The Courier News from Blytheville, Arkansas on April 12, 1955 · Page 3
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The Courier News from Blytheville, Arkansas · Page 3

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Blytheville, Arkansas
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Tuesday, April 12, 1955
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Page 3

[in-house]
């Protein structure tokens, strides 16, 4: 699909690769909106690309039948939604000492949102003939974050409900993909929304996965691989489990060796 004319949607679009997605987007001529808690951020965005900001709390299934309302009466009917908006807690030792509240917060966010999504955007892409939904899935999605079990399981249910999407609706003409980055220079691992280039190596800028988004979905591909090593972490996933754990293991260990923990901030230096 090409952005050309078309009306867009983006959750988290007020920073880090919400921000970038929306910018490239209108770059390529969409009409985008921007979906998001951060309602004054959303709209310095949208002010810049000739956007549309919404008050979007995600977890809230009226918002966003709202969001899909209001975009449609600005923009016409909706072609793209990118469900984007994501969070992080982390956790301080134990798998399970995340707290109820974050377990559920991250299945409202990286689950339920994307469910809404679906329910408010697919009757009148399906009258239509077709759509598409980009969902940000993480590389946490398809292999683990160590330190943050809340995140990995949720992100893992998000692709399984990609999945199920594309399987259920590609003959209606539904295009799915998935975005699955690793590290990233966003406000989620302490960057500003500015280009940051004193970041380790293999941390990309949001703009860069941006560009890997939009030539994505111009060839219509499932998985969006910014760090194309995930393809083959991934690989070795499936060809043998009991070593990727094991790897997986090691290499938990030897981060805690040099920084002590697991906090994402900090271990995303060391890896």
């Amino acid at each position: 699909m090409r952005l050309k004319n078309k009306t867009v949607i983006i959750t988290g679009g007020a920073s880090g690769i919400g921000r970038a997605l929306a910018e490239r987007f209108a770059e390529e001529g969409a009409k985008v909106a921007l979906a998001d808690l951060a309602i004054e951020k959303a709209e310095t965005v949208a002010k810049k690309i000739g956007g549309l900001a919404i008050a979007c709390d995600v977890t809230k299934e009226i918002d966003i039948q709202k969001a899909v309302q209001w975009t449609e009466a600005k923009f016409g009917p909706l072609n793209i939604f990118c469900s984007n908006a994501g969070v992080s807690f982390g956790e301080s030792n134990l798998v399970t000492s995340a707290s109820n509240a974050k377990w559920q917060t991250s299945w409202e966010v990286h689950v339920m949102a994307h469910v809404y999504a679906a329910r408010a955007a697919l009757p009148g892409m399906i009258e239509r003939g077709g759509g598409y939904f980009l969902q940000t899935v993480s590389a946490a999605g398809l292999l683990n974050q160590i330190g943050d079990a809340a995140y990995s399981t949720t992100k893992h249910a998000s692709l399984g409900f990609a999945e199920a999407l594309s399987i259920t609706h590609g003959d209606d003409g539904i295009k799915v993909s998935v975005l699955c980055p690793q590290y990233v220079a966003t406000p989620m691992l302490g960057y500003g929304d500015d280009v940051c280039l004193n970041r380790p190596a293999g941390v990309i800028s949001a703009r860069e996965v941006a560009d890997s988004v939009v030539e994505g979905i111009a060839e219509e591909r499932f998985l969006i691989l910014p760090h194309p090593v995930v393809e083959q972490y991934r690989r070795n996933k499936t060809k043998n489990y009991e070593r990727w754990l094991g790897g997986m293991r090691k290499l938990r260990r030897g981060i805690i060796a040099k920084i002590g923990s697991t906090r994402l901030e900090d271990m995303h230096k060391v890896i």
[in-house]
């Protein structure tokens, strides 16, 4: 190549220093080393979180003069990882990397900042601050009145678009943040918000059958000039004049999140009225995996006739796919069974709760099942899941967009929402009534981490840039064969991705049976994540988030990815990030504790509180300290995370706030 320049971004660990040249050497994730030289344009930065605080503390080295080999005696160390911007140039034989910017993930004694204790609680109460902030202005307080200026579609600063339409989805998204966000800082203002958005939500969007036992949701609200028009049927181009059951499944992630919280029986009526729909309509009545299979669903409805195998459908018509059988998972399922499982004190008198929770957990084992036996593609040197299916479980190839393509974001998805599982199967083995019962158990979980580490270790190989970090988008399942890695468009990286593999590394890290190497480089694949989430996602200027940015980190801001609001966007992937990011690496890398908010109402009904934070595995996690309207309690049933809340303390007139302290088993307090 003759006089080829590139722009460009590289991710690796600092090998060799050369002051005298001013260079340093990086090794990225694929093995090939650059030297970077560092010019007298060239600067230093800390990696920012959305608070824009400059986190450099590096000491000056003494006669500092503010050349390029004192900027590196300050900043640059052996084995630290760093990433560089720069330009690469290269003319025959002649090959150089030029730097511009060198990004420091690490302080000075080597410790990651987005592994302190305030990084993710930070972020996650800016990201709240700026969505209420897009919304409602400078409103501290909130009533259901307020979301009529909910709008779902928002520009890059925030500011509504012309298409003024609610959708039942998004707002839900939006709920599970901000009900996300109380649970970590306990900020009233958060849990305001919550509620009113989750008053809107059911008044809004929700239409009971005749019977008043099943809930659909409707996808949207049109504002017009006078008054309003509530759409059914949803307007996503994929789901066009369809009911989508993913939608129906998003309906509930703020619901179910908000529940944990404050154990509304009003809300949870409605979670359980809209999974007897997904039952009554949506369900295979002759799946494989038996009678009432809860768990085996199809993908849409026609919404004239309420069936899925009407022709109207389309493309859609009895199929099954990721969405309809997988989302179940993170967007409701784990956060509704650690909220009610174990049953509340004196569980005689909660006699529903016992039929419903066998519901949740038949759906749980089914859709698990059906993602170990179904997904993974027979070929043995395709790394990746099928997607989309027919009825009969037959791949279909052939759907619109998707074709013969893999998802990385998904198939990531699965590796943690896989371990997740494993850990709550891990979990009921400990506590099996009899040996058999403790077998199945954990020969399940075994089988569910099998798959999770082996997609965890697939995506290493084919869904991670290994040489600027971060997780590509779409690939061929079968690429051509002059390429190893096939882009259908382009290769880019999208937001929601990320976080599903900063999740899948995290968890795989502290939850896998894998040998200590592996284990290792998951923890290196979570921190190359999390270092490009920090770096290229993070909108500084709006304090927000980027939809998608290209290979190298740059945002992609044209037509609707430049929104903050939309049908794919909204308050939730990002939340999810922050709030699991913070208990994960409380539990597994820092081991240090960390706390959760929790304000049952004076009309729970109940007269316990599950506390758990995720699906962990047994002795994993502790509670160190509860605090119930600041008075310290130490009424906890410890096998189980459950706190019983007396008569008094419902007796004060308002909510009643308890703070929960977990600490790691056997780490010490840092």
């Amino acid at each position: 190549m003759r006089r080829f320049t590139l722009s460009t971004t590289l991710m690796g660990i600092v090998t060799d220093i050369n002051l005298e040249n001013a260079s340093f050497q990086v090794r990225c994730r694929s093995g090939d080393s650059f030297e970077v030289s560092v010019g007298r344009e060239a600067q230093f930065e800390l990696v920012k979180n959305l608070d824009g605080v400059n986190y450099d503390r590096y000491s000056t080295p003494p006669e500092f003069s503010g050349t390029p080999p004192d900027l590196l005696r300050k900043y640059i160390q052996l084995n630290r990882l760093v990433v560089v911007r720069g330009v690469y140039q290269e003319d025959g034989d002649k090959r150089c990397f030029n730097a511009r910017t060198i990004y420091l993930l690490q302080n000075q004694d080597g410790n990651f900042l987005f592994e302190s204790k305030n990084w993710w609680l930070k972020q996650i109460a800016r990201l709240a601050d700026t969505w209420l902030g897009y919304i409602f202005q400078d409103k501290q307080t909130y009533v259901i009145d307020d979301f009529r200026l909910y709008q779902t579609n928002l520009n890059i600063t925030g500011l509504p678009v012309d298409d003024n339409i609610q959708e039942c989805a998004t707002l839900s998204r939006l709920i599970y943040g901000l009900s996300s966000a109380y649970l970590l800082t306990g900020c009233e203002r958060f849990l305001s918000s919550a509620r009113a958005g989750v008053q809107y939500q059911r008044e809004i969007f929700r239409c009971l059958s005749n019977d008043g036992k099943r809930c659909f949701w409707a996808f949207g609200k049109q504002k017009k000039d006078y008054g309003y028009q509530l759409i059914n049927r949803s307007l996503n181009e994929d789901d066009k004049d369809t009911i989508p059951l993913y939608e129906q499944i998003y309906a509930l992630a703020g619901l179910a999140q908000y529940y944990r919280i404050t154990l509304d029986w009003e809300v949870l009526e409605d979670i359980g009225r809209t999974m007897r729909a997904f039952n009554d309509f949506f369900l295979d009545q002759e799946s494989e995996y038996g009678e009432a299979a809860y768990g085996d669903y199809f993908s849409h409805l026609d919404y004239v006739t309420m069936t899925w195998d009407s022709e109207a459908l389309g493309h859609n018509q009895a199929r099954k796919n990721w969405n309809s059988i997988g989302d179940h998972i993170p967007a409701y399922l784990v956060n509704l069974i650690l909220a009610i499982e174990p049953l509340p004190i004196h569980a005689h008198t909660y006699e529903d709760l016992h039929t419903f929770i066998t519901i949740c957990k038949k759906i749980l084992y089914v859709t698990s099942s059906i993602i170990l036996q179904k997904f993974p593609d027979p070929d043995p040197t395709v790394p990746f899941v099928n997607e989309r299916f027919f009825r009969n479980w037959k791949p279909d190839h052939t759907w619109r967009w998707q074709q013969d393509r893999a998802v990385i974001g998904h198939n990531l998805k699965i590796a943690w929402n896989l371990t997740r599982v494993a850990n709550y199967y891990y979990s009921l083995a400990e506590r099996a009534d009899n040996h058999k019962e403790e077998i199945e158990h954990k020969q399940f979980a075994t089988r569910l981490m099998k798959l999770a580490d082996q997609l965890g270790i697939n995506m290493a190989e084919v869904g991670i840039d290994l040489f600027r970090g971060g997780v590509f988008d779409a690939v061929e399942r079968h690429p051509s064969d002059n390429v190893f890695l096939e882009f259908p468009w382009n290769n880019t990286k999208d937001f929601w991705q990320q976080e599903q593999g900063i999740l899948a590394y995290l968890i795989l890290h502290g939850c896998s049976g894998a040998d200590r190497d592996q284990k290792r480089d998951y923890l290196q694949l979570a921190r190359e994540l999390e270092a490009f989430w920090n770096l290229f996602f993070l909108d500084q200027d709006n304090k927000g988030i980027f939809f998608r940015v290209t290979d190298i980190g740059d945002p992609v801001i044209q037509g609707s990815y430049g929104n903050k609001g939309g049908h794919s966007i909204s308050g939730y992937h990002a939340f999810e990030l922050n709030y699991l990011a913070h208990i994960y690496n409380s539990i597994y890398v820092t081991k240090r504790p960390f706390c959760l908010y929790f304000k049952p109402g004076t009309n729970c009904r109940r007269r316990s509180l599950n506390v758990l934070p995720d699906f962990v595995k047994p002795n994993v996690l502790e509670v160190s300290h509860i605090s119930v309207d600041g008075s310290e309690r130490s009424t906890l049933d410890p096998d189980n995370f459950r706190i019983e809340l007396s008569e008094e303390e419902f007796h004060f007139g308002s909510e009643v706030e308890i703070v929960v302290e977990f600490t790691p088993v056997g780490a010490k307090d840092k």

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TUESDAY. APRIL It, 195S BLYTHEVILLE (ARK.) COURIER NEWS PAGE THRU Salk Vaccine Safe, Effective, Potent (Continued from P»«e tt Jy du* to some bud or impotent vaccine In order to step up the effectiveness of the Vaccine. He it id the shots should be spaced two to four weeks apart with the third one delayed for at least seven months afterward. Only Two ShoU Dr. Salk said he finds the best protection comes when the shots are spaced this way instead of being given all within five weeks as was done last year. He said some variations in the vaccination results were apparent- batches of vaccine. Salk also' urged that children vaccinated last year b« given a booster shot as soon as the vaccine is available. Licensing of the vaccine by the National Institute of Health is ex* pected within 48 hours to make possible a quick beginning, of the huge vaccination program. 45 Million It is estimated there will be enough vaccine for 30 million children, but if Dr. Salk's recommendation of two shots Instead of three immediately is followed this would make possible innoculatlon of 45 million children. Dr. Francis revealed his report at a meeting of 400 scientists and doctors. Out of 1,800,000 children in the test program, 1,013 cases of polio developed. In areas where the vaccine and dummy shots were used interchangeably 428 out of 749,236 came down with polio. In observed control areas where only second graders were inoculated 585 of 1,080,680 children developed polio. Of children receiving dummy shote 115 became paralyzed. 38 to 330 In the areas where vaccine was used on some and others merely observed 38 children became paralyzed as opposed to 330 who did not get the vaccine. Four children who received dummy shots died of polio as against none of those vaccinated in.areas where dummy shots and vaccine were used interchangeably. In areas where it was known that children received vaccine not one died while there were 11 deaths among children who were being merely observed. The vaccine protected well against outbreaks of polio within families. Only'one out of 223 vaccinated children developed polio from family contacts as against eight out of 244 who receive-^ dummy shots. The report said the choice in picking field trial areas had been fortunate in the fact that polio was more prevalent in those areas last year than in previous years, thus giving a more effective test of the vaccine. In areas where dummy shots were used there were 7,049,236 children in the first through third grades. Of the 60.8 per cent asked to participate in the tests 26.8 per cent, or 200,745, received three shots of vaccine and 26.9 per cent, or "201,299, three dummy shots. None to Adult* ki the observed control areas there were 1,080,680 children in the first three grades and 221,958 second grade children or 20.5 per cent received the three shots. The vaccine was given only to children—none to adults. However, it has been recommended that vaccine in future be given pregnant women. There is not yet sufficient vaccine for injection of adults generally. On the question of safety, Dr. Francis said 931 children who were vaccinated and 300 given dummy ahots had minor reactions, each the same percentage, .04. Of the so called "major" reaction*, none could clearly be attributed to inocuation'. There were nine in children receiving vaccine snd 18 such reactions in those getting dummy shots. These findings failed to implicate the vaccine as a significant cause of untoward reactions. There was no evidence to blame the vaccine as a source of infection, the report declared. Among children who developed paralysis there was no evidence that the paralysis localized or involved the left arm where all injections were given. Dr. William G. Workman of the National Institutes of Health declared the vaccine 'warrants careful consideration for licensure" attesting: to its safety, purety and potency. "It may be taken as a reasonable assumption that with the excellent cooperation that the manufacturers have always given it will For Expert Plumbing Repair PH. 3-6175 Wt repair • LwKy Faucet* • Running Closets • Burst Pipes • Water Pumps Charles J. Duncan Master Plumber Plumbing: £ Heating Paint Closeout IMv TTPH Ml Mm 1 Pric* Hubbard Hardware be possible to provide the immunity which miy reasonably be expected," Dr. Workman said. , The vaccine Is designed to protect against all three types of virus which caufe human paralysis but it varied In its apparent ability to halt the diifereni types. Dr. Prncis said in the dummy- vaccine shot areas, the Salk vaccine was 68 per cent effective against Type 1 > 100 per cent against Type 2, and 92 per cent against Type 3. "This clearly agrees with pre> vious demonstrations that most lots of vaccine were less antigenlc or potent against Type 1 than against the other two types. In addition the effectiveness of different lots of vaccine varied considerable as measured by the occurrence of polio," Dr. Francis said. He said It is not possible to give a single figure expressing the numerical or percentage effectiveness of the vaccine in a complete sense. "It may be taken as .•> reasonable assurance that with tlje excellent cooperation that the manufacturers hve always given it will be possible to provide the immunity which may reasonably be expected," Dr. Workman said. "If the results from the observed study areas are employed the vaccine could be considered to be 60 to 80 per cent effective against paralytic polio, 60 per cent against Type 1 polio, and 70 to 80 per cent against disease caused by Types 2 and 3," he said. "There is, however, greater confidence in the results obtained from the strictly controlled and almost identical test populations of the placebo (dummy shot) study areas. "On this basis it may be suggested that vaccination was 80 to 90 per cent effect"--; against paralytic polio that it was 60 to 70 per cent effective against disease caused by Type 1 virus and 90 pel- cent or more effective against disease from Type 2 and Type 3 virus. "The estimate would be more seeure had a larger number of cases been available." Dr. Francis said there was no significant difference in the rates of nonparalytic polio in test and control groups. Against bulbar polio the vaccine was estimated to have been from 81 to 94 per cent effective in preventing paralysis in .the' dummy shot control areas' The effect was less striking in spinal paralytic polio. About 60 per cent down to a lower limit^of 30 per cent. ^ From limited numbers of children tested in Canada and Finland the vaccine, also was credited with showing a significant effect. Dr. Salk, in a separate report, said the best effect of the booster shot of vaccine conies if it is given at least seven months after the first one or two shots. In the series of shots the third Commodity And Stock Markets- N«w York Cotton <lt:M qpoUM.ni) May 3344 3349 3343 3348 July 3364 3379 3363 3369 Oct 3384 3389 3384 3388 Dec 3392 3397 ' 3391 3395 N«w Orltans Cotton May 3339 3347 3339 3347 July 3361 33G8 3361 3368 Oct 3382 3388 3382 3384 Dec 3390' 3393 3390 3393 Chicago Corn May .... 1421'a 142ft July .... 144?, 145 141% 144(1, 142'i 144% Chicago Soybeans May 248 243',.| 241'i 249 July .... 240 240 5 i 238?.', 240 Sept .... 232',i 232 3 j 230'4 231 3 i Nov 230 (4 230V: 229 229 !i Chicago Wheat May .... 209^ 209^ 207'.. M8K, July .... 194 H 194!:, 1925k 192*'s New York Stocks A T and T ................ 181 3- Amer. .Tobacco ............. 68 1- Anaconda Copper .......... 65 1- Beth steel ................ 134 1- Chrysler ................... 74 1 Coca-Cola ................ 122 7 Gen. Electric .............. 51 5- Gen. Motors .............. 953- Montyomery Ward ........ 78 1 N. Y. Central .............. 39 3- Int. Harvester .............. 36 3- Republic Steel ............ 84 3- Radio ..................... 43 1- Socony Vacuum ..... ..... 53 3- Sou. Pacific .............. 591- Standard of N. J .......... 114 5- Texas Corp ............... 97 3- Sears .................... 82 1- U. S. Steal ................ 81 3- Livestock NATIONAL STOCKYARDS, 111. —(DSDAl—HORS 11,500 fairly lower choice 180-220 Ib 17.50-75 choice No. Is and 2s 17.85 about three decks 18.00 220-240 Ib 17.25- Ib 17.00-75 sows 450 Ib down 15.0050 heavier sows 13.15-14.15 boars 10.00-13.00. Cattle 4.700 calves 1,100 little done on steers, cows utility and commercial kinds about steady at 12.00-15.00 bulls utility and commercial 13.50-15.00 cnnners and cutters 10.00-13.00 good light yearling bulls 16.00-18.0Q fat bulls 12.00 down vealcrs and calves steady good and choice 18.00-25.00 prime 27.00 commercial and good 13.0018.00 cull and utility 8.00-12.00. one is called the booster shot. Dr. Salk said this system of give immunity at least into 1950 for an indefinite period, perhaps years. He called it necessary to give a booster shot to children vaccinated last year because the three doeses given them over only a five-week period could not have been x- pcted to produce more than a prl- may or beginning effect. Obituary Maggie A. Hale Rites Conducted CARUTHERSVILLE — funeral services for Mrs. Maggie Acox Hale, 81, long-time resident of Caruthers- vitle who died of n heart attack at her home here Monday morning, will be held at 10 Wednesday morning from the Sncred Heart Church.. Father Wallace Ellinger will officiate. Burial will be in Little Prairie Cemetery with H. S. Smith Funeral Home in charge. Born in Union City, Terai., she was married to F. M. Carpenter in 1887. He died seven years later and she moved to Caruthersville in 1901. She was married to Edward Hale that same year. They lived here until 1937 when they moved to Parma, Mo. Mr. Hale preceded her in death in 1947 and she returned to Caruthersville. She was fi Catholic. Mrs. Hale is survived by three daughters. Mrs. viola Moad of Cai uthersville. Mrs. Nellie Morgan and Mrs. Edna Briggance, both of Kalamazoo, Mich.; three sons, Floyd Hale of Portageville, Mo., Edwin Hale of Caruthersville and Nathan Hale of Kalamazoo; two sisters, Mrs. Nellie Folk of Hfli- risbu'rg, Ark., and Mrs. Jennie Me- Guffin of Griffithville, Ark.; and a brother, Marion Acox of Seagrave, Texas. Scientists estimate that the eyes consume about one-fourth of the total nervous energy of the body. Caruthersville Negro Burns To Death CARUTHER SVIU.E — A 86- year-old CHnithersvUle Negro burned <o rtfiuh Saturdny night after ft kerosrat- (con! oil) lire flamed up. Fire Chief Clt'in Hill said It was uppnriMitly an accident which began around 8:00 p.m. The dead man WBB AUred "Stk'k- nian" Harris. Cliff Jackson, a Negro urocery owner, was seemingly the last person vo see Harris alive. He snid tluu when he sitw him about 10 minutes betore the fire "there \vas nothing wrong with him." Harris went to his mewl trailer home and bepan to cook his supper on a kerosene cooking stove. Fire Chief Hill said the (ire apparently got out. of control anrt Harris was fighting tlie fire when it overcame him. A neighbor SKM' the flames and notified the fire department. Services for Harris, who had no known relatives, were held Sunday morning at Wood's Funeral Home Chapel with Rev. R. L. Blackmail of the Bethal A.M.E. Church otfl- mlating. Burial was in St. Paul's Cemetery here. STEVENSON (Continued from Pagt 1) public service by the CBS »nd NBC networks. Friends s»ld he decided to give his views on Pur Eastern policy in response to "hundreds of letters, telegrams nnd phone calls," He said the United Nations General Assembly also should seek a permanent solution to the Formosa problem. . At U.N. headquarters. In New York, diplomats s»td the question of any U.N. action 1ms been resting quietly on H shelf since several weeks ago when Red China refused to even discuss the Security Council's attempt to arrange a cease-fire. Stevenson said the administration has been "pursuing « dead- end policy in Asia" dictated by political expediency at home. He said allies fear the United States will go to war against Red Chlnn to defend Quemoy mid Matsu. "The division of our coalition over these offshore Islands—the weakening- of the grand alliance of free nations pledged to stand together to defend themscves—Is in my judgment a greater peril to enduring peace than the Islands themselves," he said. He snid tlie United states talked big about preventing the Cominu- SEGREGATION (Continued from Pago 1) courts, spottswood W. III. attorney for Negro parents in Virginia and South Carolina, suggested possible contempt proceedings or civil action. Ally. Gen. Harold B. Falzer of Kansas said he believed the Federal District Court In his state could "enforce its own decrees." In arguing that the high court should order desegregation "forthwith." Robinson sild he was unable to find any case in which the Supreme Court had found u constitutional right was violated and then "delayed In effcctuinp: that right" because of "local hostility" or custom. Attorneys for Kansas. Dehuvare and the District of Columbia nil argued they were milking progress toward school desegregation and should be allowed to continue their efforts. nlsts from taking Northern Viet Nam, but did nothing. "We now face the bitter consequences of our government's Formosa policy once again—either another damaging and humiliating retreat, or else the hti/.ard of war. modern war, unleashed not by necessity, not by strategic Judgment, but by a policy based more on our political difficulties hero at home than the realities of our situation lu Asia," he said. College Choir To Appear At Harrison Gym Carter's Temple CMC Church will present the choir of MlulHippl Industrial College, Holly Spring*, in a rcctial at aHrrison High School gymnasium on May 5 nt 8 p.m. Proceeds of the program, R*v. £ O. Walls, pastor, said, will go to 0» church's building fund. D. W. Clayton ii chairman of Uv* finance committee; Leo D. Jefferv. heads the publicity committee, and Tyson Lofton, is chairman of th* entertainment committee. POLIO (Continued from Page I) will not take them again. Following IE the schedule set ^) for the Blythevllle area at the Health Unit here Tuesday, April 19. If the serum does not arrive by that time a postponement will be announced: 9 a.m.—Sudbury and Robiiuon 9:30—Armorel nnd Burdett* 10:00 Dell nnd Gosnell 10:30 Lost Cane nnd Central 11:00 — Catholic, Number Win*. Clenr Luke, Yarbro 11:30—Lone Oak, Promised Land 1 p.m.—Limge and Elm Street, $80,000 to ARC SEOITL M — The 8th Army stiid today it contributed more than j $80,000 to the American Red Cross j durine a 41-dny campaign. START PROMOTION — Salesmen ami mid-south sales mnnngers lor McDonald Brothers convened In Blylheville to kick of) the International BliU Week promotion. Manila's Fanners Truck and Tractor Co., and Blylhevllle's Delta Implements are participating in the campaign. There's a HEATMASTER Styled for your kitchen When you buy a Hentmiislei water henler you select an automatic unit made by I he world's largest manufacturer of \vatcr heating equipment. Superb! y finished, handsomely designed, tht Heatmaster fits in perfectly in tht modern kitchen or utility room. Tabk Top HmintMt*r Round HMt«M«t«r Buy From Your Plumb«r or Plumbing & Htating Dealer MIDSOUTH PLUMBING SUPPLY COMPANY (Wholesale Distributors) Rear 213-215 W. Walnut BLYTHEVILLE n - 3 ' 83S3 388 E. Johnson JONESBORO ph - 2 3S62 How much wou.'J you contribute fora socialistic U.S.A.? Not a nickel, you'd say. But you are helping to pay for one more atepping&tone toward a socialistic America tvery time the federal government builds an electric power plant that business stands ready to build. There are persuasive groups of people who iv^nt to push government farther and farther into the electric business. They are encouraging government to keep on building new power plants—with your tax dollar. 1 -. Al! that spending of tax money by government is not necessary. For there is a better way lo produce electricity's benefits for Americans. It's simply tbe way the hundreds of electric light and power companies, with money from millions of investors, have built tlie grealr*! electric industry in the world. Thai way is still a better way lo build. • // ge/s the job done quickly and efficiently. • It doesn't use your lax money, • It's why Americans today enjoy far more low-price electricity than people anywhere else- Since America's clficlrir; light and pms^r companies arc ready, willing and able lo provide plenty of power, isn't it wasteful of lax dollars for government to try to do the same job? The government way leads straight downhill to a federal electric power monopoly .. . and socialism. "YOU ARE THERE : '-CBS i Ark-Mo Power Co. Come In! - Call In! - Cash In! FANTASTIC On 21" Console RCA VICTOR TELEVISION New NOW! turn your TV Info a MI, Phono-Combination RCA victor 21-inch Fdion ••AH clear" picture - new "easy-see" dial. Grained mahogany finish 21S521 ..... With New "All-Clear Picture" and "Golden Throat'' Fidelity Sound No set too old ... No screen too .small... and no DOUHI-E TAMC! Greatest, trade-in offer we've ever made! Amazing new Slide-O-Matic "Viclrola"45 record player! 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